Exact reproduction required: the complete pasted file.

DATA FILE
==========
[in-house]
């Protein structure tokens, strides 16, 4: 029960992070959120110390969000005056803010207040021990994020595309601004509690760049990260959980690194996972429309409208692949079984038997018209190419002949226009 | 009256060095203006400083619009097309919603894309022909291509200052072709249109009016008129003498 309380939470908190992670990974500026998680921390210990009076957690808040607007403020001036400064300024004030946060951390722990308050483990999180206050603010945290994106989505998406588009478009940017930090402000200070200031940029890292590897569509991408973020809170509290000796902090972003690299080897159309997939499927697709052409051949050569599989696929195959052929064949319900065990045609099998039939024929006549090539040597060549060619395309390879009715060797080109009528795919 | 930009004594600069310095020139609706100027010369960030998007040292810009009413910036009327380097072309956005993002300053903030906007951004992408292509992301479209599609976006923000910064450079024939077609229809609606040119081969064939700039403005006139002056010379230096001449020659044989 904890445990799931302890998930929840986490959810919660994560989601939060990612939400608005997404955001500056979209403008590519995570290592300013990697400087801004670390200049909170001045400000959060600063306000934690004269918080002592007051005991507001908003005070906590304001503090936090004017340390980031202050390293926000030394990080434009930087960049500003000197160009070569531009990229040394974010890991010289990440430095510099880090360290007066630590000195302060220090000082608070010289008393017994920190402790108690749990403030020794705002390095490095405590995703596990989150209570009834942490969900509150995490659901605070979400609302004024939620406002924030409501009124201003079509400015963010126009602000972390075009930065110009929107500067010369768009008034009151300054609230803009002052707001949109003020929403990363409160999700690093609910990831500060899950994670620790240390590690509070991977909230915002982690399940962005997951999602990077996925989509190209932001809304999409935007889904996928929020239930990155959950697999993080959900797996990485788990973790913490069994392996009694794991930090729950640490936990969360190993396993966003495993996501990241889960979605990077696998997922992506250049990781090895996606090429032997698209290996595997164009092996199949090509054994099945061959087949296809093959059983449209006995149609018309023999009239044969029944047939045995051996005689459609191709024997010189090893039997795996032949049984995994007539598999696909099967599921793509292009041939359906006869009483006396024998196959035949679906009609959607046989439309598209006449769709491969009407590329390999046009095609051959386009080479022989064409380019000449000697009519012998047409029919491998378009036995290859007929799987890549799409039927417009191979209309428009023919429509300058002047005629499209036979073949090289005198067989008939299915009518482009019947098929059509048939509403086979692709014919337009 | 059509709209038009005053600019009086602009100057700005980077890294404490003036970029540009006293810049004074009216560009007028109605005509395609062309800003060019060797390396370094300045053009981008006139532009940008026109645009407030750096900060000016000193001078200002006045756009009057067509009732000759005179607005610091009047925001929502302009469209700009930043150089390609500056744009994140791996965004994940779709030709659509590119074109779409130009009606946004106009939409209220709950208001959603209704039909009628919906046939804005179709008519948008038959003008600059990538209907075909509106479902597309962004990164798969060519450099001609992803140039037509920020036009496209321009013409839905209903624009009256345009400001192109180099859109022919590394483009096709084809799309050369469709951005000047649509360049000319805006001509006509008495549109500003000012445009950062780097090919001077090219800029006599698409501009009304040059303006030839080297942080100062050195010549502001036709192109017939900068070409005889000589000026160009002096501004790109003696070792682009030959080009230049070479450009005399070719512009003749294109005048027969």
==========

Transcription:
[in-house]
């Protein structure tokens, strides 16, 4: 029960992070959120110390969000005056803010207040021990994020595309601004509690760049990260959980690194996972429309409208692949079984038997018209190419002949226009 | 009256060095203006400083619009097309919603894309022909291509200052072709249109009016008129003498 309380939470908190992670990974500026998680921390210990009076957690808040607007403020001036400064300024004030946060951390722990308050483990999180206050603010945290994106989505998406588009478009940017930090402000200070200031940029890292590897569509991408973020809170509290000796902090972003690299080897159309997939499927697709052409051949050569599989696929195959052929064949319900065990045609099998039939024929006549090539040597060549060619395309390879009715060797080109009528795919 | 930009004594600069310095020139609706100027010369960030998007040292810009009413910036009327380097072309956005993002300053903030906007951004992408292509992301479209599609976006923000910064450079024939077609229809609606040119081969064939700039403005006139002056010379230096001449020659044989 904890445990799931302890998930929840986490959810919660994560989601939060990612939400608005997404955001500056979209403008590519995570290592300013990697400087801004670390200049909170001045400000959060600063306000934690004269918080002592007051005991507001908003005070906590304001503090936090004017340390980031202050390293926000030394990080434009930087960049500003000197160009070569531009990229040394974010890991010289990440430095510099880090360290007066630590000195302060220090000082608070010289008393017994920190402790108690749990403030020794705002390095490095405590995703596990989150209570009834942490969900509150995490659901605070979400609302004024939620406002924030409501009124201003079509400015963010126009602000972390075009930065110009929107500067010369768009008034009151300054609230803009002052707001949109003020929403990363409160999700690093609910990831500060899950994670620790240390590690509070991977909230915002982690399940962005997951999602990077996925989509190209932001809304999409935007889904996928929020239930990155959950697999993080959900797996990485788990973790913490069994392996009694794991930090729950640490936990969360190993396993966003495993996501990241889960979605990077696998997922992506250049990781090895996606090429032997698209290996595997164009092996199949090509054994099945061959087949296809093959059983449209006995149609018309023999009239044969029944047939045995051996005689459609191709024997010189090893039997795996032949049984995994007539598999696909099967599921793509292009041939359906006869009483006396024998196959035949679906009609959607046989439309598209006449769709491969009407590329390999046009095609051959386009080479022989064409380019000449000697009519012998047409029919491998378009036995290859007929799987890549799409039927417009191979209309428009023919429509300058002047005629499209036979073949090289005198067989008939299915009518482009019947098929059509048939509403086979692709014919337009 | 059509709209038009005053600019009086602009100057700005980077890294404490003036970029540009006293810049004074009216560009007028109605005509395609062309800003060019060797390396370094300045053009981008006139532009940008026109645009407030750096900060000016000193001078200002006045756009009057067509009732000759005179607005610091009047925001929502302009469209700009930043150089390609500056744009994140791996965004994940779709030709659509590119074109779409130009009606946004106009939409209220709950208001959603209704039909009628919906046939804005179709008519948008038959003008600059990538209907075909509106479902597309962004990164798969060519450099001609992803140039037509920020036009496209321009013409839905209903624009009256345009400001192109180099859109022919590394483009096709084809799309050369469709951005000047649509360049000319805006001509006509008495549109500003000012445009950062780097090919001077090219800029006599698409501009009304040059303006030839080297942080100062050195010549502001036709192109017939900068070409005889000589000026160009002096501004790109003696070792682009030959080009230049070479450009005399070719512009003749294109005048027969």